9. "The Taxpayer Protection Pledge Signers 112th Congressional List" (PDF). Americans for Tax Reform. Retrieved November 30, 2011.
  10. 1 2 Carney, Timothy (2011-04-03) GOP anti-appropriators break up the spending party, Washington Examiner
  11. 1 2 3 Hancock, Laura (5 August 2013). "Lummis-supported bills move forward". Casper Star-Tribune Online. Retrieved 27 January 2014.
  12. "H.R. 1684 – Summary". United States Congress. Retrieved 27 January 2014.
  13. Kasperowicz, Pete (19 November 2013). "House advances drilling, fracking bills". The Hill. Retrieved 21 November 2013.
  14. "H.R. 1526 – Summary". United States Congress. Retrieved 17 September 2013.
  15. "CBO – H.R. 2919". Congressional Budget Office. Retrieved 5 May 2014.
  16. D'Amico, Christine (1 August 2013). "Lummis, Cohen Draft Bill to Track Equal Access to Justice Act Payments Bipartisan legislation restarts agency tracking obligations; modernizes record-keeping with online database.". House Office of Cynthia Lummis. Retrieved 5 May 2014.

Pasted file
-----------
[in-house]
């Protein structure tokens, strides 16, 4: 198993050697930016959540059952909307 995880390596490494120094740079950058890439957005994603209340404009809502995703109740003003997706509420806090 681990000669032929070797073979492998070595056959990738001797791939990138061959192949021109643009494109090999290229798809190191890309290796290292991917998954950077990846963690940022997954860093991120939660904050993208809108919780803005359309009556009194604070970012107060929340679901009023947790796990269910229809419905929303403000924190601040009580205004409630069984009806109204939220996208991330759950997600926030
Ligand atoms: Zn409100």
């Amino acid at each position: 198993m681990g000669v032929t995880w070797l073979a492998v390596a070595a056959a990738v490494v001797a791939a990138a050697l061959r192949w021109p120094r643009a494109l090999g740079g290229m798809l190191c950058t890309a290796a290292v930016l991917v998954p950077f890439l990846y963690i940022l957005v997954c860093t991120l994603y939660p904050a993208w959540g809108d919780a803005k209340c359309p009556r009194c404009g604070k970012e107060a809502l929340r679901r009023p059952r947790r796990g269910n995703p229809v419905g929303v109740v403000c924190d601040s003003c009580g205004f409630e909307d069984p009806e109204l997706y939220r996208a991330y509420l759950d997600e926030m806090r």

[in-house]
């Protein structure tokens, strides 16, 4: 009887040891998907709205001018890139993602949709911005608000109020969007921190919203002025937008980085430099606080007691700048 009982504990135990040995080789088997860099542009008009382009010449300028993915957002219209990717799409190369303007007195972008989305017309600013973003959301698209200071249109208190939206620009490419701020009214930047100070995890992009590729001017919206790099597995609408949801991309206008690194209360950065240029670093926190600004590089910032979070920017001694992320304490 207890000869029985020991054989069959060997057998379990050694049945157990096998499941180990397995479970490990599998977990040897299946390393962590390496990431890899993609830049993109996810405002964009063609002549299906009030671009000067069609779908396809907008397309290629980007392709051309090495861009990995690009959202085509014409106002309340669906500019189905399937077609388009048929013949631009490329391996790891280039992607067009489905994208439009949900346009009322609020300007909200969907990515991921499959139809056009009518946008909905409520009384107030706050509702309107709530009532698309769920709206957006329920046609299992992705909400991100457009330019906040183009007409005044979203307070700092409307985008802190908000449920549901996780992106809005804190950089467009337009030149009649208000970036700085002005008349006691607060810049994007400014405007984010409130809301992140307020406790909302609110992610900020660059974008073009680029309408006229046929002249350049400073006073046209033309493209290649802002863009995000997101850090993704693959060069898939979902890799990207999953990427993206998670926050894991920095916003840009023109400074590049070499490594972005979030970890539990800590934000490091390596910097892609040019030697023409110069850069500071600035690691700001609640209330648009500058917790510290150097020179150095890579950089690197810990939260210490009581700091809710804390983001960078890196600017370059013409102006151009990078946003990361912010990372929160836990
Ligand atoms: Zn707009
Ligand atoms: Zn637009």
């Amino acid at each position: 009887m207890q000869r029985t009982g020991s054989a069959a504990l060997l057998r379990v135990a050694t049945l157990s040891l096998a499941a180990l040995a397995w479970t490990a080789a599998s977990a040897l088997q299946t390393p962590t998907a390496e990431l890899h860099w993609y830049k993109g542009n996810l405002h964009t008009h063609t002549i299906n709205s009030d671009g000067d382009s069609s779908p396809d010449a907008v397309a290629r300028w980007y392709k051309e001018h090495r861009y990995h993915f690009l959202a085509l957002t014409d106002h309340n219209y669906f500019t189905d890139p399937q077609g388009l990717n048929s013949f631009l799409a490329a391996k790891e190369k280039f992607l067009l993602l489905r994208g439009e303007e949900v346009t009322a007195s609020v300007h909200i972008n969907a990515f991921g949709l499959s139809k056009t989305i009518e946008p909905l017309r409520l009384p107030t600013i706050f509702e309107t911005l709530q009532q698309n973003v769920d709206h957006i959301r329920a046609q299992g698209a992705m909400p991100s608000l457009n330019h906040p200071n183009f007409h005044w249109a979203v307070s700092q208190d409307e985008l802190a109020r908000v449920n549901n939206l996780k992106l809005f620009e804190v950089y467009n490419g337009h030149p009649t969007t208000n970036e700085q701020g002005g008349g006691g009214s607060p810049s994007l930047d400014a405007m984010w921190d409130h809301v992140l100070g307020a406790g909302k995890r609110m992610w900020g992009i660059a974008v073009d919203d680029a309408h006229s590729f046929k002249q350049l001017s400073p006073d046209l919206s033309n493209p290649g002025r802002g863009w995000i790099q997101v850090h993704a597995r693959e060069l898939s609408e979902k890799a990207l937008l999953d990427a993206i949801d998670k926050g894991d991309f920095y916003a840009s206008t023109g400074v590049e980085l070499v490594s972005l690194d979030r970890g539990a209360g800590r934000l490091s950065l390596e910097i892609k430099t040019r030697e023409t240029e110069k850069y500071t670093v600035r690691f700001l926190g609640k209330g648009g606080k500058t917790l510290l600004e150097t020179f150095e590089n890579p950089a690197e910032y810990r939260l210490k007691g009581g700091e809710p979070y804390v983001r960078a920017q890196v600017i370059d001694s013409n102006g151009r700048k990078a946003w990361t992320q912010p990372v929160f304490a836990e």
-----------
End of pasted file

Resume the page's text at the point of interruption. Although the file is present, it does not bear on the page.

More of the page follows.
17. Hancock, Laura (9 February 2014). "House committee endorses bill targeting environmental group lawsuits". Casper Star Tribune. Retrieved 5 May 2014.
  18. Bialik, Carl; Bycoffe, Aaron (25 September 2015). "The Hard-Line Republicans Who Pushed John Boehner Out". FiveThirtyEight. Retrieved 2015-09-28.
  19. "Statewide Issues Abstract" (Portable Document Format). Wyoming Elections Division. p. 5. Retrieved May 25, 2012.
  20. Foster, Deidre (November 4, 1998). "Lummis trumps Loveridge". Wyoming Tribune-Eagle. Retrieved May 25, 2012.
  21. "Statewide Candidates' Abstract – Official Primary Election Results – August 20, 2002" (Portable Document Format). Wyoming Elections Division. Retrieved May 25, 2012.
  22. "Statewide Candidates' Abstract – Official General Election Results – November 5, 2002" (Portable Document Format). Wyoming Elections Division. p. 2. Retrieved May 25, 2012.